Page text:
Decoupling is a regulatory mechanism designed to adjust future rates so that actual utility revenues match the revenues used to set rates. Decoupling removes the incentive for utilities to sell more energy or, alternatively, to discourage energy efficiency. 

The following illustrates the difference between traditional and decoupled ratemaking:


Revenue = fixed rate x amount (therms or kWhs) sold 

Here revenues go up or down depending on how much gas or electricity is delivered. For example a cold winter results in more gas sales and more revenue, whereas a mild winter results in lower sales and revenues. 


Rate = fixed revenue ÷ amount (therms or kWhs) sold

Here revenues over time stay the same regardless of how much is sold.

Under decoupling, frequent rate adjustments are often required to ensure the utility is not over- or under-collecting. For example, if a utility’s revenues are higher than the forecast used to set rates, the extra revenue is tracked in a balancing account and is returned to customers through lower rates in the next rate cycle. Alternately if the utility’s revenues are lower than the forecast, rates will be increased in the next cycle to return the lost revenue to the utility.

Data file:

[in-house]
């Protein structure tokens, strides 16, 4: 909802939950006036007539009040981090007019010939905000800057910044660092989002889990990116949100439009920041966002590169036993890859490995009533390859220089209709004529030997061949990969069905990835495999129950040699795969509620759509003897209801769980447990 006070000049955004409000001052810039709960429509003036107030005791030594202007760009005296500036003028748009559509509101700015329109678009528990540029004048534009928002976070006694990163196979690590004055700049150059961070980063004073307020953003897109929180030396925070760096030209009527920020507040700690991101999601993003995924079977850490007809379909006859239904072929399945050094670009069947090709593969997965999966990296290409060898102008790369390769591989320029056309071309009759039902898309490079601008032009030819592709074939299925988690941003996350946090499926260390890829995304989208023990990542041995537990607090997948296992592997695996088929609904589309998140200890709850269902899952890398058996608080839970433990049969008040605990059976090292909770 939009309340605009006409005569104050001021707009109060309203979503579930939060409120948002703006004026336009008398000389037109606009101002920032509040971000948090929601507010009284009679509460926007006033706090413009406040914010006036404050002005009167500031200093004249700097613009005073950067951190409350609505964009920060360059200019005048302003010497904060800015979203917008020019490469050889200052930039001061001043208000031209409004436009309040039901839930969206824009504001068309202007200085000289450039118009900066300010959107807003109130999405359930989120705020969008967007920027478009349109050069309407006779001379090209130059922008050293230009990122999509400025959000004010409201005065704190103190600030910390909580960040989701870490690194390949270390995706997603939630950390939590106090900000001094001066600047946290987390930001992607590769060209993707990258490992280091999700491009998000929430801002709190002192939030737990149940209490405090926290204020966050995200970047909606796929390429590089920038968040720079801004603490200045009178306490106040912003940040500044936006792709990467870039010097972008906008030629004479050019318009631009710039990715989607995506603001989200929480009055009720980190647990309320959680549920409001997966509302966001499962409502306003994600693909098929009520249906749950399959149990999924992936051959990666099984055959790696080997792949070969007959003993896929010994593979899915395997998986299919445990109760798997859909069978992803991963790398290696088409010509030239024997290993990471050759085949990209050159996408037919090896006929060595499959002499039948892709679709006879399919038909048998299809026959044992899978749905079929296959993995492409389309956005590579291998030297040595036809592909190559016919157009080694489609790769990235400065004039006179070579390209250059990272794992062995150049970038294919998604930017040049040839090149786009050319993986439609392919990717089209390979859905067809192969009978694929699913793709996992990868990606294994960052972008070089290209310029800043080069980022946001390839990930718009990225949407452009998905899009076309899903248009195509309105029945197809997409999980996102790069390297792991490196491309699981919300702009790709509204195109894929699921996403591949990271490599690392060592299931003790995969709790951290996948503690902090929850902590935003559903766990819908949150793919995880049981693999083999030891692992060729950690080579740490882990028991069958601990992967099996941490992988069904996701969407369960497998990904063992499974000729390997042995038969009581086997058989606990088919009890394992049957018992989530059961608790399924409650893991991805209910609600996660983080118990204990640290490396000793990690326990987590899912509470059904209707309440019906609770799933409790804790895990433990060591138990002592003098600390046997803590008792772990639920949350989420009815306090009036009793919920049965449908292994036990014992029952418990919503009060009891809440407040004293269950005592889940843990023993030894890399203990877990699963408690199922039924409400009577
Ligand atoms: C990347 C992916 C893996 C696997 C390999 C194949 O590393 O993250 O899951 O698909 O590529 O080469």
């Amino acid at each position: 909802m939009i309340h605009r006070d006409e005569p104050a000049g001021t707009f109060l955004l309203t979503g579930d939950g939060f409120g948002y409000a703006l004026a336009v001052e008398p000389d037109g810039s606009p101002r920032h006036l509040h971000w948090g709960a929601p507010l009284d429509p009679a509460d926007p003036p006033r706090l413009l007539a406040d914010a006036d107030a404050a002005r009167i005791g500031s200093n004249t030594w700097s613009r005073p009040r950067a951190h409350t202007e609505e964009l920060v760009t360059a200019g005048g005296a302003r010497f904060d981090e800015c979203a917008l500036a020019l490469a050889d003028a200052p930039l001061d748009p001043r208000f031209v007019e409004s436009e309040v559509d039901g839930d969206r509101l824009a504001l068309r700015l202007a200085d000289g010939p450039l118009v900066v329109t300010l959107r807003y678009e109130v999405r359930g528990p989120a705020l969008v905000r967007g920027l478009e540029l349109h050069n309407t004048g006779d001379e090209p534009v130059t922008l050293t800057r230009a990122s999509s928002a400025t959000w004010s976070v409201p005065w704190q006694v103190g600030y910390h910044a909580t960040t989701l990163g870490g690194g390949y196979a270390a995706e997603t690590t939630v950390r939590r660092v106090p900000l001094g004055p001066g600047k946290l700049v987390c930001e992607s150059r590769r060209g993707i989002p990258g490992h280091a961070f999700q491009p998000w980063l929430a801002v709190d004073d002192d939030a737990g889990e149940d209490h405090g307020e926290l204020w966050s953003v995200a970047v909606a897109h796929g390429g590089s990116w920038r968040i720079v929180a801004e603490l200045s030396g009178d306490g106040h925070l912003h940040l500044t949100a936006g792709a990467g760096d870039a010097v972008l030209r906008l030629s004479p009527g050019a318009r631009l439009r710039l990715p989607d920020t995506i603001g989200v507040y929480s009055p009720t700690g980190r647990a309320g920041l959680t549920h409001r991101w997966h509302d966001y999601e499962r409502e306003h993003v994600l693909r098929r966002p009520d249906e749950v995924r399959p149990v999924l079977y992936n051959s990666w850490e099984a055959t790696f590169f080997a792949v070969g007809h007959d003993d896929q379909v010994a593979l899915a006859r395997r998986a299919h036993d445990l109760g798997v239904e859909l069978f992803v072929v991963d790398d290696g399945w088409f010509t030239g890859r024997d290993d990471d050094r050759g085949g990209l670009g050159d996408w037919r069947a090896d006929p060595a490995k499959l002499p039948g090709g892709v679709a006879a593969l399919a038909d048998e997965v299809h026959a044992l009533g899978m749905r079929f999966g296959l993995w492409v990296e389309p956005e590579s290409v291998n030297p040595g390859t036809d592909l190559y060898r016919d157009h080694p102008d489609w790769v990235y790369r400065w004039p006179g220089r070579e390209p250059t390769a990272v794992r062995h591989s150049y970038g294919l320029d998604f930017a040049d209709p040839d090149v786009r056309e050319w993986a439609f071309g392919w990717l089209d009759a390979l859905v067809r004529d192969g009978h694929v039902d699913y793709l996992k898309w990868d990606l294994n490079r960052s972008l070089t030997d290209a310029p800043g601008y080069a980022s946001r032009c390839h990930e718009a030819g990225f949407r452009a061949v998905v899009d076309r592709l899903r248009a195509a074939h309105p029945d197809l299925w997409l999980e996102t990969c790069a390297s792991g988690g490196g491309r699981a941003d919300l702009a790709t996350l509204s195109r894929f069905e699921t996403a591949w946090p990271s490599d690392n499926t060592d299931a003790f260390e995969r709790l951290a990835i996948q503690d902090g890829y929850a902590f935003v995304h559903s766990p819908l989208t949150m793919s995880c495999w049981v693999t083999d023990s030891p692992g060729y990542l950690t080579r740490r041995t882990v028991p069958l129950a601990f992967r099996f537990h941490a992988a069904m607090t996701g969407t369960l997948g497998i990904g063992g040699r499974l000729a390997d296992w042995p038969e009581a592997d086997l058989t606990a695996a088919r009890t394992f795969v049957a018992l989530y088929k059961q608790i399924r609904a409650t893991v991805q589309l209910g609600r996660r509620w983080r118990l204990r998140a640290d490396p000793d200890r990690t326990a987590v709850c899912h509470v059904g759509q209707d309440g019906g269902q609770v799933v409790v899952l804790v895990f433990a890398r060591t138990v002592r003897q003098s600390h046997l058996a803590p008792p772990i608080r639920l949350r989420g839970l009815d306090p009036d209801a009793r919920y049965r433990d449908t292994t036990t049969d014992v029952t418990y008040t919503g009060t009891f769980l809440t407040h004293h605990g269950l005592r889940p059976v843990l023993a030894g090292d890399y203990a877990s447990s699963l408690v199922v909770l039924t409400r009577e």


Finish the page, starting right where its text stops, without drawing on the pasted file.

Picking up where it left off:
Decoupling is considered to offer multiple benefits. It reduces utility revenue and earnings volatility due to factors outside the utility’s control and encourages the utility to foster energy efficiency and distributed energy resources (DERs) without risking loss of revenues and earnings (at least in the short term). 

Decoupling is similar to – but more comprehensive than – regulatory mechanisms that stabilize revenues based on one specific factor such as weather (weather normalization) or lost revenue adjustments which compensate the utility for successful energy efficiency programs.